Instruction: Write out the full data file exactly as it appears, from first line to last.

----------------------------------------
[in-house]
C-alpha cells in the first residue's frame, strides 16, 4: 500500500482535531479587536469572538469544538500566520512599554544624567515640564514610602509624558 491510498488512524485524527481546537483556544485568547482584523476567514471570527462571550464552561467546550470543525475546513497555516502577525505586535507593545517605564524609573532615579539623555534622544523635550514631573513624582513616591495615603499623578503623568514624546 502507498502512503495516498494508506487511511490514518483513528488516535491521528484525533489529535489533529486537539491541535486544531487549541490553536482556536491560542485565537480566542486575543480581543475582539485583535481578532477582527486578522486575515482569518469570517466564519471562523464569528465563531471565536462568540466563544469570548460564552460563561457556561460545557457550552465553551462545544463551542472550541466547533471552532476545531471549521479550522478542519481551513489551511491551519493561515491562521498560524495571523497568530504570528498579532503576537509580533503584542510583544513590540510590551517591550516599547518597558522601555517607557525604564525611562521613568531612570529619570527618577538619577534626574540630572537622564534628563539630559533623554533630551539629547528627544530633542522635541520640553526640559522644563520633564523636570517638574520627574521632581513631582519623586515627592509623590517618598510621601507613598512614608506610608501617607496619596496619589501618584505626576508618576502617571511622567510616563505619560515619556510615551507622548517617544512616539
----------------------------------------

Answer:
[in-house]
C-alpha cells in the first residue's frame, strides 16, 4: 500500500482535531479587536469572538469544538500566520512599554544624567515640564514610602509624558 491510498488512524485524527481546537483556544485568547482584523476567514471570527462571550464552561467546550470543525475546513497555516502577525505586535507593545517605564524609573532615579539623555534622544523635550514631573513624582513616591495615603499623578503623568514624546 502507498502512503495516498494508506487511511490514518483513528488516535491521528484525533489529535489533529486537539491541535486544531487549541490553536482556536491560542485565537480566542486575543480581543475582539485583535481578532477582527486578522486575515482569518469570517466564519471562523464569528465563531471565536462568540466563544469570548460564552460563561457556561460545557457550552465553551462545544463551542472550541466547533471552532476545531471549521479550522478542519481551513489551511491551519493561515491562521498560524495571523497568530504570528498579532503576537509580533503584542510583544513590540510590551517591550516599547518597558522601555517607557525604564525611562521613568531612570529619570527618577538619577534626574540630572537622564534628563539630559533623554533630551539629547528627544530633542522635541520640553526640559522644563520633564523636570517638574520627574521632581513631582519623586515627592509623590517618598510621601507613598512614608506610608501617607496619596496619589501618584505626576508618576502617571511622567510616563505619560515619556510615551507622548517617544512616539